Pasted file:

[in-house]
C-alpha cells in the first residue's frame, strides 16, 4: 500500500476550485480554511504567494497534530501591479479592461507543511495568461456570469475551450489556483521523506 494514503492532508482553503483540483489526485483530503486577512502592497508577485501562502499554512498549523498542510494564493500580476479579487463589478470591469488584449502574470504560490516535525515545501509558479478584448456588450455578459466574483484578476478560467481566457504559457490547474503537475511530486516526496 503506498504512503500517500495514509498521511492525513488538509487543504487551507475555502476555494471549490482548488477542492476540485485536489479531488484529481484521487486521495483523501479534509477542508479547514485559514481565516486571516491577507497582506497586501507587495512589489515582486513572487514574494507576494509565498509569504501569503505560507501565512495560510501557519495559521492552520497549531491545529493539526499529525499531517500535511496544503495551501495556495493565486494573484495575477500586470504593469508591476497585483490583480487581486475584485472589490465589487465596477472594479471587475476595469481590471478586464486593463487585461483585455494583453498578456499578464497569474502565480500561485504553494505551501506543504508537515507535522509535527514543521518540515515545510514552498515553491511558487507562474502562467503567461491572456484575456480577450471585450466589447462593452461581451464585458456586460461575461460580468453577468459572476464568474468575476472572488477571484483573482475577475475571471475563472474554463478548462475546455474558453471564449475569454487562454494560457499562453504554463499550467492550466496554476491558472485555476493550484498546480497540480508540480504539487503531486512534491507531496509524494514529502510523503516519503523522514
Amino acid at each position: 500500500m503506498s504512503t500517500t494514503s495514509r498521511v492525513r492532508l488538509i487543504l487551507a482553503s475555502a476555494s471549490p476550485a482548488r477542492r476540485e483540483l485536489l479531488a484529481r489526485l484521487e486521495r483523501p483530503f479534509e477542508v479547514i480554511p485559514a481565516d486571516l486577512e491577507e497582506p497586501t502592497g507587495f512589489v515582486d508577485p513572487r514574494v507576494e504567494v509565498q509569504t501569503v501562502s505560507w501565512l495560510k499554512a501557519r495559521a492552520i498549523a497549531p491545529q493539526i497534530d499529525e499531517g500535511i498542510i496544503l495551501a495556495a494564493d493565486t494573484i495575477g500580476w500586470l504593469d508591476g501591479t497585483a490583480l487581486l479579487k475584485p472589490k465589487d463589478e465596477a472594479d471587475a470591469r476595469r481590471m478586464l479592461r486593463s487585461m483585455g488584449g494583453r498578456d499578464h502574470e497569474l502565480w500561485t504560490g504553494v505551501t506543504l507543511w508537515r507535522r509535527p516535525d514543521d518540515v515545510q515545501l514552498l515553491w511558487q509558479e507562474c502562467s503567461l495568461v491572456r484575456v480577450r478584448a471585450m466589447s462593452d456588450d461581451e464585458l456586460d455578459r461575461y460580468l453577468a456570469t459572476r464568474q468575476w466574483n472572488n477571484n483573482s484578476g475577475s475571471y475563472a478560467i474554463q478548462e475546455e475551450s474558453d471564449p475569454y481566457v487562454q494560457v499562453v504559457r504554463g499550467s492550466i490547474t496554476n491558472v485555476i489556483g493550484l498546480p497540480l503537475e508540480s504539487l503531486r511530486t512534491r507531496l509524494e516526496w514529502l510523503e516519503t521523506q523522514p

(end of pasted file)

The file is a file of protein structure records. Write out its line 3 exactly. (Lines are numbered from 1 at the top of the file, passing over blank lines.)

Amino acid at each position: 500500500m503506498s504512503t500517500t494514503s495514509r498521511v492525513r492532508l488538509i487543504l487551507a482553503s475555502a476555494s471549490p476550485a482548488r477542492r476540485e483540483l485536489l479531488a484529481r489526485l484521487e486521495r483523501p483530503f479534509e477542508v479547514i480554511p485559514a481565516d486571516l486577512e491577507e497582506p497586501t502592497g507587495f512589489v515582486d508577485p513572487r514574494v507576494e504567494v509565498q509569504t501569503v501562502s505560507w501565512l495560510k499554512a501557519r495559521a492552520i498549523a497549531p491545529q493539526i497534530d499529525e499531517g500535511i498542510i496544503l495551501a495556495a494564493d493565486t494573484i495575477g500580476w500586470l504593469d508591476g501591479t497585483a490583480l487581486l479579487k475584485p472589490k465589487d463589478e465596477a472594479d471587475a470591469r476595469r481590471m478586464l479592461r486593463s487585461m483585455g488584449g494583453r498578456d499578464h502574470e497569474l502565480w500561485t504560490g504553494v505551501t506543504l507543511w508537515r507535522r509535527p516535525d514543521d518540515v515545510q515545501l514552498l515553491w511558487q509558479e507562474c502562467s503567461l495568461v491572456r484575456v480577450r478584448a471585450m466589447s462593452d456588450d461581451e464585458l456586460d455578459r461575461y460580468l453577468a456570469t459572476r464568474q468575476w466574483n472572488n477571484n483573482s484578476g475577475s475571471y475563472a478560467i474554463q478548462e475546455e475551450s474558453d471564449p475569454y481566457v487562454q494560457v499562453v504559457r504554463g499550467s492550466i490547474t496554476n491558472v485555476i489556483g493550484l498546480p497540480l503537475e508540480s504539487l503531486r511530486t512534491r507531496l509524494e516526496w514529502l510523503e516519503t521523506q523522514p